He said he had chosen the title of his short presentation, “The Clash of Innovation Cultures,” because of a peculiar situation. He said that “Germany is a funny country in many ways, especially when it comes to innovations,” because it invents so much and profits from its inventions so little. He showed a chart of fundamental inventions made in Germany, including the light bulb in 1854, the telephone in 1859, the television in 1930, the maglev train in 1934, the computer
in 1941, and the MP3 in 1987. “Guess what?” he said. “For all of those technologies and more, revenues are generated by American, Japanese, and recently Chinese companies. Why is that so?”
Mr. Davidson asked his audience to imagine meeting someone who had a great idea and wanted to share it with a colleague at a start-up company. “If you go to an American guy in Silicon Valley, he’d say, ‘Let’s try to do it today.’ If you ask the same question of a developer in Germany, he would say, ‘It can’t be done.’”
He also offered another set of responses to indicate how different the cultures in the two countries are. In Germany, he said, a new proposal might be greeted with the following replies: “I don’t buy it. I just don’t get it. How boring. I’m too busy.” The same new proposal to a developer in the United States might elicit this sequence: “I don’t understand it, but it sounds interesting. Tell me again. I enjoy hearing about your idea; let’s do lunch and talk it over.”
Different Values in the United States and Germany
Mr. Davidson said there were also different sets of values in the two cultures. In Germany, perfection is valued with an almost religious fervor. Perfection in Silicon Valley, on the other, is likely to be regarded as time-consuming and inefficient. Longevity is important in Germany, where an idea must be assigned to a long-term plan of at least 20 years. In Silicon Valley, quick wins are important. “While a culture of thinking dominates Germany,” he said, “Silicon Valley has a culture of just doing.”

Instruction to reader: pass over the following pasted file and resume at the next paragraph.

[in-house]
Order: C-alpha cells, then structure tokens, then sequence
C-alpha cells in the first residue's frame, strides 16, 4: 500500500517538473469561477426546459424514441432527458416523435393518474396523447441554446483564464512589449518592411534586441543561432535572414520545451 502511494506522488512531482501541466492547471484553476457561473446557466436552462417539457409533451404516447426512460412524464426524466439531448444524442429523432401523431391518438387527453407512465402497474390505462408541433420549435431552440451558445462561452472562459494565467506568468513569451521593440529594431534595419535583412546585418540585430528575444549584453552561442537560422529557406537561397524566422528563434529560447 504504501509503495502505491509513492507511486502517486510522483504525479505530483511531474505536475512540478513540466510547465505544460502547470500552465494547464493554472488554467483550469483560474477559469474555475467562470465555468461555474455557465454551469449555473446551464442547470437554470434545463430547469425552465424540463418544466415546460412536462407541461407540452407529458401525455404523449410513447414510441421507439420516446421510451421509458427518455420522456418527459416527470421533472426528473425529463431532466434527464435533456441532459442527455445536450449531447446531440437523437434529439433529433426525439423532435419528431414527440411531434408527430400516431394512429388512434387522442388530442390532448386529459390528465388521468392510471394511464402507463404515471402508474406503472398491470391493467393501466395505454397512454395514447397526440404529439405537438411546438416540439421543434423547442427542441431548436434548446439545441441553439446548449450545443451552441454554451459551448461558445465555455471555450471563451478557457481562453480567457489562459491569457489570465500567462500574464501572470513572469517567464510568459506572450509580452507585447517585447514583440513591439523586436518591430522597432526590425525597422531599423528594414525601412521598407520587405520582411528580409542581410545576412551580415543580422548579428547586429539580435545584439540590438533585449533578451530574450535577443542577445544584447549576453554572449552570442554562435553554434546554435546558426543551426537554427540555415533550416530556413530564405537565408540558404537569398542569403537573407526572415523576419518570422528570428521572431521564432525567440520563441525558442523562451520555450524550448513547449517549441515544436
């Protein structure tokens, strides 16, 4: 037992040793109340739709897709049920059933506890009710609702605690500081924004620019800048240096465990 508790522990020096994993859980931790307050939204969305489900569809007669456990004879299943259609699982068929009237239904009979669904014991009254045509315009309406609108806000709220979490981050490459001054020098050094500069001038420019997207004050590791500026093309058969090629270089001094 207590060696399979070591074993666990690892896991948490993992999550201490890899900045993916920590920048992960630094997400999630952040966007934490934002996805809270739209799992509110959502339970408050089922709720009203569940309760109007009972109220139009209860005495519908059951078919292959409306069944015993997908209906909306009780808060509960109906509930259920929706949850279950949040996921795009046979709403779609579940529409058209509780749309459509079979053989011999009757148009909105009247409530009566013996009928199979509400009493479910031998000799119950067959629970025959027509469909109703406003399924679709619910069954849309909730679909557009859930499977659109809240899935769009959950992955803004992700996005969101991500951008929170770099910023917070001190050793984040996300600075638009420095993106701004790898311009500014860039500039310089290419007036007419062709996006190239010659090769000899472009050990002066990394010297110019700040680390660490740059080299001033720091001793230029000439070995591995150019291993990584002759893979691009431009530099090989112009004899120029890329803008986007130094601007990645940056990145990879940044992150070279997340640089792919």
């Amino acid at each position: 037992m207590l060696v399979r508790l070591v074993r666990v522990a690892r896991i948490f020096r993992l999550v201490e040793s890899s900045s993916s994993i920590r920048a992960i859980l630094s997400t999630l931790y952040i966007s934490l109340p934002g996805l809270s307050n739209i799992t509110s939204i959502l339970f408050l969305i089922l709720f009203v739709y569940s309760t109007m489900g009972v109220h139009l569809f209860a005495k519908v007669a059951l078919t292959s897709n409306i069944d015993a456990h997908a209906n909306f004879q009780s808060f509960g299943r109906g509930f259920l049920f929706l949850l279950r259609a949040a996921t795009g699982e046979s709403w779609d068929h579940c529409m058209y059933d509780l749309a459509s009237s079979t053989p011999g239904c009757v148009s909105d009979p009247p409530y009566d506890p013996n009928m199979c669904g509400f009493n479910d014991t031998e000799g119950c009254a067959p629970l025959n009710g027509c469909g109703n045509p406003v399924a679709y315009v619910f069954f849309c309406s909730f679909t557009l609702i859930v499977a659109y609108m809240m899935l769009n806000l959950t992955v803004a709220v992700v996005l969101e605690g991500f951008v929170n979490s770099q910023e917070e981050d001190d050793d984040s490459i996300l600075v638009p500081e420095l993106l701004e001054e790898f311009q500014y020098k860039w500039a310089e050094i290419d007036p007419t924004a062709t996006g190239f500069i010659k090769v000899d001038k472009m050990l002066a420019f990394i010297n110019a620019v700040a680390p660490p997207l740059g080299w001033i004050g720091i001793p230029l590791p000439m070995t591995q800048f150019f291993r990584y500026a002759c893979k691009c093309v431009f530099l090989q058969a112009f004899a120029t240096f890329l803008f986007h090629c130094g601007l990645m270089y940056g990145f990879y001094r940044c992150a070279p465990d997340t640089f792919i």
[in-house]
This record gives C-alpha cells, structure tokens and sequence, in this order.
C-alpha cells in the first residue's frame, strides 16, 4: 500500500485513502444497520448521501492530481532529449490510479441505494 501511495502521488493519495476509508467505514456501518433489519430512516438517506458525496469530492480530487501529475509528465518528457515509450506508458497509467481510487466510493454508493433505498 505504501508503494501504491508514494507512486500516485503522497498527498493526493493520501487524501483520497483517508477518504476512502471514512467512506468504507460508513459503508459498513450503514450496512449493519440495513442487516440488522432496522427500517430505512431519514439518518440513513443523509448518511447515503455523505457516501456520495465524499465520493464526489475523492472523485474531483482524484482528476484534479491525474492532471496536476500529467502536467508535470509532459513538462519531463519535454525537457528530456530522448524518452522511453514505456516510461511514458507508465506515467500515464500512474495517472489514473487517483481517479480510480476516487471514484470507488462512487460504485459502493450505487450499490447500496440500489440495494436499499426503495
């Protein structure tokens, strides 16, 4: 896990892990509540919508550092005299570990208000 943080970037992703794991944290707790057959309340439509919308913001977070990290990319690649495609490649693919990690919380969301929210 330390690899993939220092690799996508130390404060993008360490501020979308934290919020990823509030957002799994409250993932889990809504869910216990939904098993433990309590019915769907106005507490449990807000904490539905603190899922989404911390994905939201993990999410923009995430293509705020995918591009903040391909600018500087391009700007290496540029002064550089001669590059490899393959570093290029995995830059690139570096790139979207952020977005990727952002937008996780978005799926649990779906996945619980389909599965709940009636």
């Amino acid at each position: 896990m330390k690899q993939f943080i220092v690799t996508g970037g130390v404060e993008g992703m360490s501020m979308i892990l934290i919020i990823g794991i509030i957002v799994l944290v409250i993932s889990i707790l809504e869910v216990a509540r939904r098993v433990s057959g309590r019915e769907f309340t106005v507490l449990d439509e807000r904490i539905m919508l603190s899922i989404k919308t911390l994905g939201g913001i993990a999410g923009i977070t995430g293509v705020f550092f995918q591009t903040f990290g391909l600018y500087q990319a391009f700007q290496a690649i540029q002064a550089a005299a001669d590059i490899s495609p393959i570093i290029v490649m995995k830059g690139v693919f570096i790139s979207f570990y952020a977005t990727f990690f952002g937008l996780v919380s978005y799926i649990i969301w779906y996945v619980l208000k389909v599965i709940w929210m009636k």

In Germany, he went on, “we accept the way things are; we don’t ask too many questions. In Silicon Valley, we want to try new things every day.” In Germany, there is great pride in ingenuity and originality, in starting a project from scratch, he said. In the United States, there is pride in practicality, of making a project work. He said that Google, when it was first released, was one of several search engines, with no clear advantage. “They just kept working on it and doing it better than anyone else. In Germany, we beat on others who try to do something differently.” He also raised the example of Groupon, a methodology for group buying. “There’s nothing new about it,” he said, “but to do it in a better, more efficient way is the culture of the Americans.”
Another distinction Mr. Davidson saw was in the design of products. In Germany, he said, products are capability driven. “Think of a German car,” he said. “You have so many buttons, so many features, and 90 percent of them are not needed. In the United States, products are market driven. Let’s see what the market wants, and that’s what we’re going to make.” In Germany, he said, the managers tend to be engineers, and an engineering mindset tends to dominate corporate decision making and corporate culture. The financial management, he continued, was sound, but was given more importance than it should have. “In the United States, managers are business oriented people, and marketing is the dominant theme of every company: marketing, marketing, marketing.”